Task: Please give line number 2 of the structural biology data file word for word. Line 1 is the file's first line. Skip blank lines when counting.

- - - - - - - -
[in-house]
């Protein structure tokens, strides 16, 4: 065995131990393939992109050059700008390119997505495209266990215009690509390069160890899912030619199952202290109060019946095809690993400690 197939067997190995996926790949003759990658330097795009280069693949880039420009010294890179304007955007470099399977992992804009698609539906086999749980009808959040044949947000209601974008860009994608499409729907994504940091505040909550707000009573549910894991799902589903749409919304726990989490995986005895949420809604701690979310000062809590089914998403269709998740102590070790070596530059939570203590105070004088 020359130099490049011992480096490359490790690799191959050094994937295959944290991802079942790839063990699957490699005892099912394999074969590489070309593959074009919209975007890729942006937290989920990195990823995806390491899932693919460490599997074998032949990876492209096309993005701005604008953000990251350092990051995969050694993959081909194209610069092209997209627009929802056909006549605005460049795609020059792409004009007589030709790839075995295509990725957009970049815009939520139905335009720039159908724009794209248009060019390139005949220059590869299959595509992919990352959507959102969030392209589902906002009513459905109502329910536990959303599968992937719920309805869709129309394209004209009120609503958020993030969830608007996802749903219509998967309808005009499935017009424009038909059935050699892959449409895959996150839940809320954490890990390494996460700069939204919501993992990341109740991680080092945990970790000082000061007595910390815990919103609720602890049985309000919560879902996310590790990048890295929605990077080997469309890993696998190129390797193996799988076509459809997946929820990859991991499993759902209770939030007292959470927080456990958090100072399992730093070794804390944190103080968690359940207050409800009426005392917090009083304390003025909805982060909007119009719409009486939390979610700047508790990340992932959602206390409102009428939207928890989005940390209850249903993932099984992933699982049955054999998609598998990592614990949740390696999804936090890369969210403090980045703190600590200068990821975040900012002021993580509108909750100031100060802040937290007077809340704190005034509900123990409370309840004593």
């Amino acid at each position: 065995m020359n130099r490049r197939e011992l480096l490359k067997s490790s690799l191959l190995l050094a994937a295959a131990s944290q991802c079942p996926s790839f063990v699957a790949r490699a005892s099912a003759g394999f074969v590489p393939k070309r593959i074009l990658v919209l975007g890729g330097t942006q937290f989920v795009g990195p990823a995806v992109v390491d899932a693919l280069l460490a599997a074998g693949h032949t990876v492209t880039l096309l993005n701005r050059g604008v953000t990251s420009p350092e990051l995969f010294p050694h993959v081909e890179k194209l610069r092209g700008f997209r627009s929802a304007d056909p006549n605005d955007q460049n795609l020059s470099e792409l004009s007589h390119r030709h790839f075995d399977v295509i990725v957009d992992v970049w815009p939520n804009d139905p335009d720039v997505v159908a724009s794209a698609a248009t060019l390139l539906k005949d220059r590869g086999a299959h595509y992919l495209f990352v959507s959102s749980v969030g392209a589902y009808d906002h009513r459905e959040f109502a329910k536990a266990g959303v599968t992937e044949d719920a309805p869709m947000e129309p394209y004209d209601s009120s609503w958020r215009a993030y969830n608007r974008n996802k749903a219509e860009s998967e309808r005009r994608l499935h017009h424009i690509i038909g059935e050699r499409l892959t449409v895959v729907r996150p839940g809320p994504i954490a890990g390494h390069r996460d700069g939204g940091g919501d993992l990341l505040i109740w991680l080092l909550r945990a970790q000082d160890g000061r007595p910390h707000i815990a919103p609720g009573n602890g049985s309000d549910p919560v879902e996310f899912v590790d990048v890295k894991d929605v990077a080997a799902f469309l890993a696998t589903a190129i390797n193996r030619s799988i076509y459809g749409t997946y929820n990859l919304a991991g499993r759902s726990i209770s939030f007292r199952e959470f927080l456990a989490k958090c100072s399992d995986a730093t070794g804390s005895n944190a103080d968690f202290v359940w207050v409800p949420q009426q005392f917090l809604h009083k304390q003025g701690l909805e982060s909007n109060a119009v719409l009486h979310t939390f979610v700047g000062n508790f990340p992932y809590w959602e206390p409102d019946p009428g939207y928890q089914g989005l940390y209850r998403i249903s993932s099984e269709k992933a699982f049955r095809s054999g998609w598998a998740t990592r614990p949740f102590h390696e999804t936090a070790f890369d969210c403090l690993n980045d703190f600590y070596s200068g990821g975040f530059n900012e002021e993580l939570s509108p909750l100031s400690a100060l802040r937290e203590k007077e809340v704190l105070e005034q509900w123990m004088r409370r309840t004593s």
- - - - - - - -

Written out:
């Protein structure tokens, strides 16, 4: 065995131990393939992109050059700008390119997505495209266990215009690509390069160890899912030619199952202290109060019946095809690993400690 197939067997190995996926790949003759990658330097795009280069693949880039420009010294890179304007955007470099399977992992804009698609539906086999749980009808959040044949947000209601974008860009994608499409729907994504940091505040909550707000009573549910894991799902589903749409919304726990989490995986005895949420809604701690979310000062809590089914998403269709998740102590070790070596530059939570203590105070004088 020359130099490049011992480096490359490790690799191959050094994937295959944290991802079942790839063990699957490699005892099912394999074969590489070309593959074009919209975007890729942006937290989920990195990823995806390491899932693919460490599997074998032949990876492209096309993005701005604008953000990251350092990051995969050694993959081909194209610069092209997209627009929802056909006549605005460049795609020059792409004009007589030709790839075995295509990725957009970049815009939520139905335009720039159908724009794209248009060019390139005949220059590869299959595509992919990352959507959102969030392209589902906002009513459905109502329910536990959303599968992937719920309805869709129309394209004209009120609503958020993030969830608007996802749903219509998967309808005009499935017009424009038909059935050699892959449409895959996150839940809320954490890990390494996460700069939204919501993992990341109740991680080092945990970790000082000061007595910390815990919103609720602890049985309000919560879902996310590790990048890295929605990077080997469309890993696998190129390797193996799988076509459809997946929820990859991991499993759902209770939030007292959470927080456990958090100072399992730093070794804390944190103080968690359940207050409800009426005392917090009083304390003025909805982060909007119009719409009486939390979610700047508790990340992932959602206390409102009428939207928890989005940390209850249903993932099984992933699982049955054999998609598998990592614990949740390696999804936090890369969210403090980045703190600590200068990821975040900012002021993580509108909750100031100060802040937290007077809340704190005034509900123990409370309840004593």